The journey goes on despite the on-going war elsewhere. I think about my brother who may be involved if duty calls. I wonder about Sgt. Quen and his helicopter crew who airlifted Göran and me to Yakima Memorial Hospital on September 30...
Back in Watson Lake, I picked up the general delivery from the post office on Monday the 17th. Nancy had sent me bottles of Nikwax Techwash and Polarproof, along with a spare inner tube. I mailed to her a copy of my journal, and receipts, did laundry using the Techwash essentially taking care of errands!
The clothing that I have is dry treated with Polarproof, and require the Techwash to retain the treatment. Techwash is a nondetergent soap. The treatment makes the garments hydrophobic, shedding water as I perspire. A wring and a shake is all I need for the garments to feel dry again against my skin. The manipulation of how much to wear for a given riding speed at a given temperature has been a learning process that I think I am fine tuning by now!
The Northern Lights Centre in Watson Lake was closed for the season, but the manager told me that they would incorporate me into their program should I stop by on the way back. I should prepare a powerpoint slide show ahead of time to tell the story... I think I saw a wisp of the northern lights that evening -- it did not appear to be a cloud. The first time that I saw the northern lights was from a plane during my flight from Seattle to Stockholm last fall. I was glued to the window for a long time, trying to take it in. Now I have to remember to stay up at night and hope to see the lights from under...
I pressed on from Watson Lake westward. The roads were relatively flat, allowing me to move quickly. I had a strong wind from the south which was shoving me around from my left. It brought a flash storm with it that dropped enough snow on me to turn the road all white. In my haste to put on my bibs under the two layers of jackets that I had, I forgot to put on my nylon vest that was breaking the wind against my core. It was resting on the trailer when I took off again. I realized that I was not riding in the same colors, and that the yellow vest was not on me, a good 10 miles down the road... Too late to turn around, I decided to keep going.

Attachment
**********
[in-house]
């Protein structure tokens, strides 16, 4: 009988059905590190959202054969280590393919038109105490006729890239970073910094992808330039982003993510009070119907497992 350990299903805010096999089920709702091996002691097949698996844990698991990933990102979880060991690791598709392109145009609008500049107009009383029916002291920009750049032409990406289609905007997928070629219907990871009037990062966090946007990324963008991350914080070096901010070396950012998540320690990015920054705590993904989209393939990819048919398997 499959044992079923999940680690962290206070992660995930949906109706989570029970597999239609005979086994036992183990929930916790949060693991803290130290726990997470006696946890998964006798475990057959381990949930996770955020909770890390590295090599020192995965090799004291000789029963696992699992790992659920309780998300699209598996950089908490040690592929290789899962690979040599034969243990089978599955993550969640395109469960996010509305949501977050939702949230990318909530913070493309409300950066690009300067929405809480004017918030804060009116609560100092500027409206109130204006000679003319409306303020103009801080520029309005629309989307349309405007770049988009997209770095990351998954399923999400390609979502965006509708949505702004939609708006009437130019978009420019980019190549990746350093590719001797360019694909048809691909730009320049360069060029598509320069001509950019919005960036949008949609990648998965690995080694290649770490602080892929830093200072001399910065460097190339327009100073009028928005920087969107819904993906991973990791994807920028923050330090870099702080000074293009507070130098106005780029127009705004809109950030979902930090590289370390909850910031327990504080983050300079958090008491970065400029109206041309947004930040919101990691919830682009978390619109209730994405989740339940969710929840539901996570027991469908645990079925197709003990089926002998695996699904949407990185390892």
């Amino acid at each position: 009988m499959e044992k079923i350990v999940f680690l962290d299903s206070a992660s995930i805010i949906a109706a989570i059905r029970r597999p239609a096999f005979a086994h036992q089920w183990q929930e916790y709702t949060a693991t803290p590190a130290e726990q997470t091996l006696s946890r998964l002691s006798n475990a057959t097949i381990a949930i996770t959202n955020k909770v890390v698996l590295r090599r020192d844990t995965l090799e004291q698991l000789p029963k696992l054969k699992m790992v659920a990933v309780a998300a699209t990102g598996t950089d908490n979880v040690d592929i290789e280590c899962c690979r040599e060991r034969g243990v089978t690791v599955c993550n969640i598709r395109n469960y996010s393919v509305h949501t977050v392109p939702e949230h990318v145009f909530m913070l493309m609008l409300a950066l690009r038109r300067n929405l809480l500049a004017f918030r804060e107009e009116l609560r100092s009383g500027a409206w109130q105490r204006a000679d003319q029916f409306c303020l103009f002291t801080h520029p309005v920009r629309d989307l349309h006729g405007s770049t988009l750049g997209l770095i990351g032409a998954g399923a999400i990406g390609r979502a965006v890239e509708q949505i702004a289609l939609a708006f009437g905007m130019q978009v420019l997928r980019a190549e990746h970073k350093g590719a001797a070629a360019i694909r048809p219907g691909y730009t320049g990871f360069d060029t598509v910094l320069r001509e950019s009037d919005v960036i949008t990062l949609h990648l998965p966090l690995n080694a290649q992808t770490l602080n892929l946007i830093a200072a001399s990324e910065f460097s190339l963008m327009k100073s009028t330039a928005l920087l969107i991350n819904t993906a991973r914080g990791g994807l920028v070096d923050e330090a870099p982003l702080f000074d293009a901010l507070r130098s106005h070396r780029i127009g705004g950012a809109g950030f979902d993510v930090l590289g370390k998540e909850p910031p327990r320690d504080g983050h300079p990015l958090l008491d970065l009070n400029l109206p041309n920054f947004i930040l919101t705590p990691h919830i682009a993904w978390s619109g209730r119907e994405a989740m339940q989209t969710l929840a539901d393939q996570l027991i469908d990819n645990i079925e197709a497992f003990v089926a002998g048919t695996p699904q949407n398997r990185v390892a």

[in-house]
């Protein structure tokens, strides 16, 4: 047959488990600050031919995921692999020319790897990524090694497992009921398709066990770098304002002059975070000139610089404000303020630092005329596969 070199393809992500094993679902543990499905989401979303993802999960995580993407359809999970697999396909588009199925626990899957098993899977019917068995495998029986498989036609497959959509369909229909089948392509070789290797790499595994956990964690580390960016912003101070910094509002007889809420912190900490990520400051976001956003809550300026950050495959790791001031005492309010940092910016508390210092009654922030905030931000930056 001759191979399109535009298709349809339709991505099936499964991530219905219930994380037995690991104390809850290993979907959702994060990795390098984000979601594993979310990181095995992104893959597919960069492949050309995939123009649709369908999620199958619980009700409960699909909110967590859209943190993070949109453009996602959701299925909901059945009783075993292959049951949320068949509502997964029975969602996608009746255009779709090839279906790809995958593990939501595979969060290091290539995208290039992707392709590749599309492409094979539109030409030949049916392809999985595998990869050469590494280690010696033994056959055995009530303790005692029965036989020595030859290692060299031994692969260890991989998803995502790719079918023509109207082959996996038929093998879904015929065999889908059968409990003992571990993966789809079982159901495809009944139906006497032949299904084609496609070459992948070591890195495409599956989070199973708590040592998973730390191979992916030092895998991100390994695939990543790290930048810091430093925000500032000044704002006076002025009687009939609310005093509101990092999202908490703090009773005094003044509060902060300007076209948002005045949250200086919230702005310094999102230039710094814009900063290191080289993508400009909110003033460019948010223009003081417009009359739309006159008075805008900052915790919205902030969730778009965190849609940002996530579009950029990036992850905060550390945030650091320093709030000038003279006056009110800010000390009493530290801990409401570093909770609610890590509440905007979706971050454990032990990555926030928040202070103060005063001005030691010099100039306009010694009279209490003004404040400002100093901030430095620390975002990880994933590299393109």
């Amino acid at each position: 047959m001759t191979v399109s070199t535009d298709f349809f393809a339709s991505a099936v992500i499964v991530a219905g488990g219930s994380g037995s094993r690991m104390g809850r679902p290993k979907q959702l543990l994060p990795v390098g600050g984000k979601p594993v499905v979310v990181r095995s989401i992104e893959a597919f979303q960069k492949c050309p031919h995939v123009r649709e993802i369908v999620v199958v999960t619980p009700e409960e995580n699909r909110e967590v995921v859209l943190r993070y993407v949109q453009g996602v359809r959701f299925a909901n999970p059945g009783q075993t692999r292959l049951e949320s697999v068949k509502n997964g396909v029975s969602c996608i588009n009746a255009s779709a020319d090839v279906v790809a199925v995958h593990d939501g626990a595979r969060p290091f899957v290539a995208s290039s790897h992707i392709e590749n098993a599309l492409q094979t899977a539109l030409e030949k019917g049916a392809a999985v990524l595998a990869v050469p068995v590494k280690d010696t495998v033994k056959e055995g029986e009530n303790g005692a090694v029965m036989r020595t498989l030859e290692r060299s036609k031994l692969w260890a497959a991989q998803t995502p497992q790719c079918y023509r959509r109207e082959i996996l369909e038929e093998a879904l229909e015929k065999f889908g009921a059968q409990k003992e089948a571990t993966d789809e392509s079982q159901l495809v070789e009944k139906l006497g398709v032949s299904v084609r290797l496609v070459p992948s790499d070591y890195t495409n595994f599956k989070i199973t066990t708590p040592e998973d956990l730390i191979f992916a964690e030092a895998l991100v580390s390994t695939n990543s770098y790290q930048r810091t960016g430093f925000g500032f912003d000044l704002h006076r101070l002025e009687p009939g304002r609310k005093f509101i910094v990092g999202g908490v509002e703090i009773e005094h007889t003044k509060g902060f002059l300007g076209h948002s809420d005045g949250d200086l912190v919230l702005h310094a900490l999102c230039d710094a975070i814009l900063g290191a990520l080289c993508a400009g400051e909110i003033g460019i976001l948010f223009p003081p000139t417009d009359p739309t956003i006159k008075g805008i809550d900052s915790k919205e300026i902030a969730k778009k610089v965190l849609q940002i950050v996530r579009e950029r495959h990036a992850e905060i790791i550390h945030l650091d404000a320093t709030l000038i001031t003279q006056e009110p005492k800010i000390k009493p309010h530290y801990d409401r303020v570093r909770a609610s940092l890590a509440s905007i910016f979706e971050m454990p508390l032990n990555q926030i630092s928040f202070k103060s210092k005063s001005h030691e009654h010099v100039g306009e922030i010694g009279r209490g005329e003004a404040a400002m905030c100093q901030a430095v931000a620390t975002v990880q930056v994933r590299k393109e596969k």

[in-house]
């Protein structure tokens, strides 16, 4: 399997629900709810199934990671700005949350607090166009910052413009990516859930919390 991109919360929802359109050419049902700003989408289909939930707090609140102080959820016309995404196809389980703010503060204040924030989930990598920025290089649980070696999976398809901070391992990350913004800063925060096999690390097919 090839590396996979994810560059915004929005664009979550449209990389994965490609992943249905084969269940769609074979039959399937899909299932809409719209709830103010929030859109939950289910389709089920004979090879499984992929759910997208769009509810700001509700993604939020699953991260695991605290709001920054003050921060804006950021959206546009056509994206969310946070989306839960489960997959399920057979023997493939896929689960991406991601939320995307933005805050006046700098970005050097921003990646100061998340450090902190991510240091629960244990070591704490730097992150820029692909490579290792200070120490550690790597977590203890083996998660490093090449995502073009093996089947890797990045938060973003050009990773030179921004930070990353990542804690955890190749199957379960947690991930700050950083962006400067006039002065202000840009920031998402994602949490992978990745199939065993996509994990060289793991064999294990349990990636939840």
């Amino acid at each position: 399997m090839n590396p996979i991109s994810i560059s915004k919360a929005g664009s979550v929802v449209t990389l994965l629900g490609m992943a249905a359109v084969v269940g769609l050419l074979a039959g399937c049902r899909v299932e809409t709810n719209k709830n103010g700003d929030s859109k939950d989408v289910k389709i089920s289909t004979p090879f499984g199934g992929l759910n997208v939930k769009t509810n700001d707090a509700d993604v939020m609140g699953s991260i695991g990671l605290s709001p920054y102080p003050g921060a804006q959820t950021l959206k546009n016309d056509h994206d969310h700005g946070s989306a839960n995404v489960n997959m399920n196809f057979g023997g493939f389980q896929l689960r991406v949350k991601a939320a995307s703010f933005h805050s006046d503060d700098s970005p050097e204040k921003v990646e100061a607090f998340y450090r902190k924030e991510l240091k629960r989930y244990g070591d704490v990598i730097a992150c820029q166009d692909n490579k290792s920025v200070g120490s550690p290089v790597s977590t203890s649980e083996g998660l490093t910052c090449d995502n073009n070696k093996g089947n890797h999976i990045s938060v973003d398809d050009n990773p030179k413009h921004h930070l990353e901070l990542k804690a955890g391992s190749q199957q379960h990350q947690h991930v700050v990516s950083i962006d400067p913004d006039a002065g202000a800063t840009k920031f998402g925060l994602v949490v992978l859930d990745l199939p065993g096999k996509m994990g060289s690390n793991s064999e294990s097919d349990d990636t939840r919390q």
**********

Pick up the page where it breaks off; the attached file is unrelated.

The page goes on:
I saw a pair of caribou on the road, which did not wait for me to sneak up on them. I had my camera out, and I was walking toward them when they disappeared into the trees.
Later, the rig dropped on its side when I tried to get it started after a rest stop. The front of the bike was sluggish, much like the morning after my stay at Lynton's hay shed. I had a flat in the front. I swapped the inner tube, inflated and kept going. The storm and the flat had broken my pace and I was not going to ride into the night...
Around 6:00 pm, I decided to stop when I saw a plowed access road to the base of a microwave tower. I walked to the base to find a generator room, with a parking spot cleared almost bare to the ground. Yey, I did not have to wade through snow and shovel a pit in which to sleep! I settled for the night with a full moon. I was asleep until dawn and started riding again at 08:00 am. My bivy sack was missing, I had no idea where I had left it. I would call back later all the places where I stayed ;-(
I was riding with my belay jacket, which goes over all layers. This made me hot very soon and I stopped to take it off. A man towing a horse trailer behind his utility truck stopped by to ask if all was OK, and said "I'll be darned!" when I told him that was getting hot ;-) It was about -10C (14F) out...
I passed two herds of caribou on the way to Swift River Lodge. Along the way, I crossed the Continental Divide that separated the Rancheria and Swift rivers, which emptied into the Mackenzie River and Yukon River basins, respectively. Theoretically, it was all downhill from there all the way to the Bering Sea!!!
I met Bill at the divide while resting and taking pictures. He said "you have more goddam courage that I ever had" and promised to buy me dinner when I got to Anchorage. He left me holding a bag full of Oreo cookies, peanuts and Milky Way chocolate bars. He said all they did was get him fat, and that I did not have to worry about fat. He said that it would cost me a whole lot more to buy the same down the road than to take them from him. He left after we had exchanged cards...
Swift River Lodge was there 20 miles earlier than I had expected. I was using historical miles, and not the actual miles in my calculation for that stretch. I was pleasantly surprised to be done at 49 miles for the day instead of 69. I checked into the lodge, and filled up the small room with all my panniers, the bike and the trailer. I was not given a key: "it is pretty safe around here" I was told... After dinner, I patched the flat inner tube, and took out the next page of Milepost map to study. I had promised Nancy my itinerary over the next few days.